But—some websites say that this son William died at Bacon's Rebellion, which was in 1676. A William Hancock is on the list of participants, but it doesn't say what happened to him. On some sites, another William Hancock, born in 1640, is identified as being the one in Bacon's Rebellion. This site identifies him as the son of William II. But other sites say that William III was the son of Simon. Confused yet? So am I.

At any rate, the Bacon's Rebellion William only had one son, John, who was born around 1670 and had eight children, though some sites give his birth as later—like this tree I grabbed off the Internet which has John being born three years after Bacon's Rebellion where his father supposedly died.

Do you see anything else confusing about that tree? The birth dates of Benjamin's parents, maybe? It's a bit had to believe that William was sixteen and Elizabeth was fourteen when their son was born. Since John Hancock (1670-1732) had sons named William and Benjamin, I'm thinking that the two brothers somehow got onto different lines in the above chart. But I could be wrong.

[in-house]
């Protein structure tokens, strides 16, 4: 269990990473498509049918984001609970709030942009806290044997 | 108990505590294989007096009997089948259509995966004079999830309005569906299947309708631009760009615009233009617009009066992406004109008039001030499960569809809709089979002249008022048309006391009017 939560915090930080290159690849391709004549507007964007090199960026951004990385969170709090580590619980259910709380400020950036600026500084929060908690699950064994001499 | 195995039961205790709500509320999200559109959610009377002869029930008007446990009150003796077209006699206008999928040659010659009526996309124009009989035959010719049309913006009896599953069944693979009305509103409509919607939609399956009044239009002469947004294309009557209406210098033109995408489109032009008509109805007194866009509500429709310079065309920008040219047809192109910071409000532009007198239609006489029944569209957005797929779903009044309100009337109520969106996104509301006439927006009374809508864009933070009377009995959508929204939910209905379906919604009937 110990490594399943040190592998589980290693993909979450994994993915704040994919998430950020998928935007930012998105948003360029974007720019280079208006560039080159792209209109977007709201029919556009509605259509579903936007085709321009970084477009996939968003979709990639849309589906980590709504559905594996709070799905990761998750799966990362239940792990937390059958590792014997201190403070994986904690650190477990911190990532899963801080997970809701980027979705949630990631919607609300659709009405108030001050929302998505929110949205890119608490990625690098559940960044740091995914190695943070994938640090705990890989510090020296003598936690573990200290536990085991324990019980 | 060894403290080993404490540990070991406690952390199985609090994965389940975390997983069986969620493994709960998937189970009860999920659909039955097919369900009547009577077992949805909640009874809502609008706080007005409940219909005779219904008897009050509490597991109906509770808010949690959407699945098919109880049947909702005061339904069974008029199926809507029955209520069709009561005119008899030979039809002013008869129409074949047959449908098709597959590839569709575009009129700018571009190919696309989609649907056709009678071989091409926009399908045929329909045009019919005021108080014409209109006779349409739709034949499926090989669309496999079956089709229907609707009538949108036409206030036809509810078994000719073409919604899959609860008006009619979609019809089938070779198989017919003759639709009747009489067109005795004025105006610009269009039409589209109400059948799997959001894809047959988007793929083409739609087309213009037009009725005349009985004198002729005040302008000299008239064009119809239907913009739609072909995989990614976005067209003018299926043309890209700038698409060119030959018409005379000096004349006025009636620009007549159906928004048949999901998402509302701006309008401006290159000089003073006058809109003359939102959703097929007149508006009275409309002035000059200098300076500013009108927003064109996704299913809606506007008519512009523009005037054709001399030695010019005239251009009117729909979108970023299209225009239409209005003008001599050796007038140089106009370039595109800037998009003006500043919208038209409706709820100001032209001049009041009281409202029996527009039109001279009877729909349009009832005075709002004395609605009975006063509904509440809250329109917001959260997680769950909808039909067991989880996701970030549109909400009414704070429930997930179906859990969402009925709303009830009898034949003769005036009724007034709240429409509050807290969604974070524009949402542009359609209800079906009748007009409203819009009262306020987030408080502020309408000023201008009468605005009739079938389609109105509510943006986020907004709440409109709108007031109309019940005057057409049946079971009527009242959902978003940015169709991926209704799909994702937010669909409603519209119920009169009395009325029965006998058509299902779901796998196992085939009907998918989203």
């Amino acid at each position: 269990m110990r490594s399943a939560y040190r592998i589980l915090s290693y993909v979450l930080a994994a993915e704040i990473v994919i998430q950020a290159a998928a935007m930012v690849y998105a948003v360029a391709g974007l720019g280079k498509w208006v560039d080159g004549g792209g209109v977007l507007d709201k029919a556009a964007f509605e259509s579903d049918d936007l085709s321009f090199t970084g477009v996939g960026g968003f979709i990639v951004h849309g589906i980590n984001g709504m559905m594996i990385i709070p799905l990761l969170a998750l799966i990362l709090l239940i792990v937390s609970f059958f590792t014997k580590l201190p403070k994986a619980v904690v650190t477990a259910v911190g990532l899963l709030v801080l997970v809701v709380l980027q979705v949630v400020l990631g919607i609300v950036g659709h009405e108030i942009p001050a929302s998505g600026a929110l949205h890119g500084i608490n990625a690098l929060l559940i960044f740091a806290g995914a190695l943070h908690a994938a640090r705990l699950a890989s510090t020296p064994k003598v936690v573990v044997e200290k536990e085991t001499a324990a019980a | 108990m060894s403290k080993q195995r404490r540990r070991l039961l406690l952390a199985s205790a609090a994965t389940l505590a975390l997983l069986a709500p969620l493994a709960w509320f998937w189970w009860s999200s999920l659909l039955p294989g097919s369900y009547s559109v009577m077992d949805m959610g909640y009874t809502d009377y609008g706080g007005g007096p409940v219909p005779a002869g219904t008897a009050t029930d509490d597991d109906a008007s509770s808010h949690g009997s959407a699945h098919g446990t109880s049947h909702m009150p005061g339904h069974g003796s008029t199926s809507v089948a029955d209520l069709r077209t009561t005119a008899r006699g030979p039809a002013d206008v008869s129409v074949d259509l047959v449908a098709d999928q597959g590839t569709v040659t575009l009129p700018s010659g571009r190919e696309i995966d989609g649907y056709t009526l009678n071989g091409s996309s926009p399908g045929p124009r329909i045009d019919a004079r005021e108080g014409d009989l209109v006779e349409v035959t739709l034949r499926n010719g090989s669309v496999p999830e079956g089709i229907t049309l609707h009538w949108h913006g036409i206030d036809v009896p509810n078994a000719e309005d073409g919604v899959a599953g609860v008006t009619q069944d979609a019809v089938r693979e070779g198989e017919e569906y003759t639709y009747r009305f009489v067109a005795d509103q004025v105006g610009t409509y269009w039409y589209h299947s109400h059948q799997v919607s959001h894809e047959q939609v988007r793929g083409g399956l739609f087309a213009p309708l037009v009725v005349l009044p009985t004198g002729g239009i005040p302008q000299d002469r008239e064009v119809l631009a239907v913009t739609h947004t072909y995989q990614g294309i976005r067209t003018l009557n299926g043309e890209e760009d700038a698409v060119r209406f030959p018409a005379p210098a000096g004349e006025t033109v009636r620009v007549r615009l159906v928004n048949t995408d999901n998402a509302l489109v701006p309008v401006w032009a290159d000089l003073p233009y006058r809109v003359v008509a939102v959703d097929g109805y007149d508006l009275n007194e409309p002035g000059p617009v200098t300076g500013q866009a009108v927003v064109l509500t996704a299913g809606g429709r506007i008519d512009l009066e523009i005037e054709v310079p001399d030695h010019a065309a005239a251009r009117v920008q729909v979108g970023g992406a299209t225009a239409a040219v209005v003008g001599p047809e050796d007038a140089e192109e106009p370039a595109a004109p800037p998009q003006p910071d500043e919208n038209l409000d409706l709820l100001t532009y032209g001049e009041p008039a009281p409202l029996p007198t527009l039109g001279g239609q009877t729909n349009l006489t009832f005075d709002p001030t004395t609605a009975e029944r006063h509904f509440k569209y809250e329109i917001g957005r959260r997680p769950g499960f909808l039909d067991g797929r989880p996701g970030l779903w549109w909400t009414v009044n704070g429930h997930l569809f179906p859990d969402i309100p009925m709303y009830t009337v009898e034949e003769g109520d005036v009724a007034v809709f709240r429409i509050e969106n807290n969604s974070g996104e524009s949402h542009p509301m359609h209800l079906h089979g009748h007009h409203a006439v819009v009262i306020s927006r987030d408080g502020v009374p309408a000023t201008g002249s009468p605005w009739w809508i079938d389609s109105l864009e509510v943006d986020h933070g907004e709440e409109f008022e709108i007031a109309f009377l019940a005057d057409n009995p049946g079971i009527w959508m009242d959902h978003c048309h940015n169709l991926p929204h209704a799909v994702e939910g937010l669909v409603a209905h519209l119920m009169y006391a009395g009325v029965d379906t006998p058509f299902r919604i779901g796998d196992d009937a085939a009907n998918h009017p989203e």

Since the Hancock family had to get to Franklin County, I keep looking for westward movement as I check family trees. Lewis came from Fluvanna/Albemarle, his father John D. was in Albemarle, so that movement makes sense.

I've also been wondering about the Haynes line that ties into my English line. This tree for Dinah Haynes on another line in my family is even stranger than the Hancock tree above. Do you see the problem?

If this tree is to be believed, Dinah Haynes' mother Mary Smith was also her father's mother. But wait—the dates are different for the two Mary Smiths even though they have the same parents. So, is it possible that Guy Smith and his wife (Miss Perrin/Grace Perrin) had two Mary Smiths, born 31 years apart?  And that Guy fathered the 1670 Mary when he was five years old!? (If so, he must have been quite a guy.) And—even stranger—"Miss Perrin" (born 1685) gave birth to Mary fifteen years before she herself was born??!! My mind boggles.